June 23, 2017, the ALJ issued a decision finding Plaintiff
not disabled. Id. at 15-43.
the five-step disability evaluation process,  the ALJ found:
Step one: Plaintiff engaged in substantial gainful activity
as of July 3, 2014.
Step two: Plaintiff has the following severe impairments:
degenerative disc disease of the cervical and thoracic spine;
bilateral carpal tunnel syndrome, status post right carpal
tunnel release surgery; degenerative joint disease of the
right knee, status post arthroscopy; anxiety disorder;
depressive disorder; personality disorder; intermittent
explosive disorder; cannabis use disorder; opioid dependence;
and methamphetamine dependence.
Step three: These impairments do not meet or equal the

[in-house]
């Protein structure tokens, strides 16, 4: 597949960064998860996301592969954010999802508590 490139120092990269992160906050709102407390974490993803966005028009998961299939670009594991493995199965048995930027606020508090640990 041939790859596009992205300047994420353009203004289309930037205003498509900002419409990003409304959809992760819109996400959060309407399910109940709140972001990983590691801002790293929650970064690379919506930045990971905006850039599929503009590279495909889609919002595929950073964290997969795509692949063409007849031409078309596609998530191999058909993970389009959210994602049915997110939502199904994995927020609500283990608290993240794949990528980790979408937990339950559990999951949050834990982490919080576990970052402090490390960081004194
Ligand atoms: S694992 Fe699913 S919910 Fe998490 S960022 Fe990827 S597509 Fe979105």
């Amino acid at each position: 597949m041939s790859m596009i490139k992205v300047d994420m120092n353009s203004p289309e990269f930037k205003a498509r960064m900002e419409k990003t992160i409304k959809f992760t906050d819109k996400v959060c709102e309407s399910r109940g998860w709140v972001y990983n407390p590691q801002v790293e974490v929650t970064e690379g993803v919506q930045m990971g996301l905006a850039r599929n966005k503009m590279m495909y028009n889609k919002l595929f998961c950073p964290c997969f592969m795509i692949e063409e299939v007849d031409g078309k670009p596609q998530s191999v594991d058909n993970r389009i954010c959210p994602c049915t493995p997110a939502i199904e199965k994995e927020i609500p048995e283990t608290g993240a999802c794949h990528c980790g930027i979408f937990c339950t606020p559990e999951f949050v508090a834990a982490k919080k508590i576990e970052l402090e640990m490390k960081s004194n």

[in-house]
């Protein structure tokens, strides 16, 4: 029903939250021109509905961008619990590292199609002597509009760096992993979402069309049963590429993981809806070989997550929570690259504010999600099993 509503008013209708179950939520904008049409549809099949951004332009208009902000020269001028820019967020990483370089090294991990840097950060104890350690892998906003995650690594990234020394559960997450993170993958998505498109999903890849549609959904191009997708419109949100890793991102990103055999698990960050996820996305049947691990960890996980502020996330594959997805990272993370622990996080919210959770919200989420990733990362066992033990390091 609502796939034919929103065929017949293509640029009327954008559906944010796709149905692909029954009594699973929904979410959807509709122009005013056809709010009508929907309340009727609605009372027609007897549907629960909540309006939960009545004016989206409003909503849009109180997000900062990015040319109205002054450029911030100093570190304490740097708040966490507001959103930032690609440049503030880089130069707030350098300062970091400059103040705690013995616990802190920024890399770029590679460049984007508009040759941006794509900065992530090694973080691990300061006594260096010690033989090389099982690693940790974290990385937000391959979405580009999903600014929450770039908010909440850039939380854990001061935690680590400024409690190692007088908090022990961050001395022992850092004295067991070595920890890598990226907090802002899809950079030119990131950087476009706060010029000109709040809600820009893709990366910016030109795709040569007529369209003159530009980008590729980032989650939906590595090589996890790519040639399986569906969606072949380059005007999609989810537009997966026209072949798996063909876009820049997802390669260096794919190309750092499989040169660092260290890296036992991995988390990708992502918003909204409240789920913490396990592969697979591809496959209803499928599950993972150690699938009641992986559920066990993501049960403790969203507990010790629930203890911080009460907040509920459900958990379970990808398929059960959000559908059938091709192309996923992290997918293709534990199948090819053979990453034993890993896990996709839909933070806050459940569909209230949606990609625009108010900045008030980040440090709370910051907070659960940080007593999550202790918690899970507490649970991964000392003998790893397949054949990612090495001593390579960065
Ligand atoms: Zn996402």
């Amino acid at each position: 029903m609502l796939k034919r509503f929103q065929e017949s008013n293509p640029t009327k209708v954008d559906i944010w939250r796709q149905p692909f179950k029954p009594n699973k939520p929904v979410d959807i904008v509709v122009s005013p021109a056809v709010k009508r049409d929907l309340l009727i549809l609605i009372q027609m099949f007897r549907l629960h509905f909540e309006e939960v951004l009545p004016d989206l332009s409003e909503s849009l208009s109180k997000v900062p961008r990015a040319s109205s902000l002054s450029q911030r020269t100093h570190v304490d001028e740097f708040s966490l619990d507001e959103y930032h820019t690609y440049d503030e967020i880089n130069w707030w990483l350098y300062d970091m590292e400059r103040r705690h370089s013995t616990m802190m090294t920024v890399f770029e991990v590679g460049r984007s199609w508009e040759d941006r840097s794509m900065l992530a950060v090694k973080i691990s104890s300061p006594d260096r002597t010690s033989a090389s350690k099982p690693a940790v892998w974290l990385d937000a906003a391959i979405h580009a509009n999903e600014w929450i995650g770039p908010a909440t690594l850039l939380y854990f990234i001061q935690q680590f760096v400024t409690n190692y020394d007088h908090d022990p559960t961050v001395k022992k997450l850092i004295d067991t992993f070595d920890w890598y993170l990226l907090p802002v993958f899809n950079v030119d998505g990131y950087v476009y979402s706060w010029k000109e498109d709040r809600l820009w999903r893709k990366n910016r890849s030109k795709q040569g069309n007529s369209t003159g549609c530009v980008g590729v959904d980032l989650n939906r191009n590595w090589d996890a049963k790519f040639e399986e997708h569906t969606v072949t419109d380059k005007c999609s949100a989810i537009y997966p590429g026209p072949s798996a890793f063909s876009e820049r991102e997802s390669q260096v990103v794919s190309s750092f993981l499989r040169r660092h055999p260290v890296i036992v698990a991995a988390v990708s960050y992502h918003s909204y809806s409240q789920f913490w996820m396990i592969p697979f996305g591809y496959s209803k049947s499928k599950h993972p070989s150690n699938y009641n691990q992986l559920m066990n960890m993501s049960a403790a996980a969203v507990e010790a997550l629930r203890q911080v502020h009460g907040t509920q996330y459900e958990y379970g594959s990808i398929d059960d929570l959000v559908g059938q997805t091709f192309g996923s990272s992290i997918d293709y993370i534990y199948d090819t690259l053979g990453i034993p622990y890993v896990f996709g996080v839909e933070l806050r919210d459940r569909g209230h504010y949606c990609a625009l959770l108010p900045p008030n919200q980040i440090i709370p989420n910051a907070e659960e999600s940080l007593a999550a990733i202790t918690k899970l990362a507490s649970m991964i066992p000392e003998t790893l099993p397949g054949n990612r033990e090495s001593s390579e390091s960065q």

requirements of a listed impairment.
Residual Functional Capacity: Plaintiff can perform light
work with the following exceptions: he can frequently stoop
and climb ramps or stairs. He can occasionally kneel, couch,
crawl, and climb ladders, ropes, or scaffolds. He can
frequently handle and finger bilaterally. He can have
occasional exposure to excess vibration and atmospherics (as
defined in the DOT). He can never have exposure to hazardous
machinery and unprotected heights. He can perform
uncomplicated, routine tasks with a reasoning level no
greater than 2. He can have seldom interaction with the
public (defined as less than 1% of the workday or eight
repetitions maximum). He can have occasional interaction with
co-workers that does not require performing tandem tasks.
Step four: Plaintiff cannot perform past relevant work.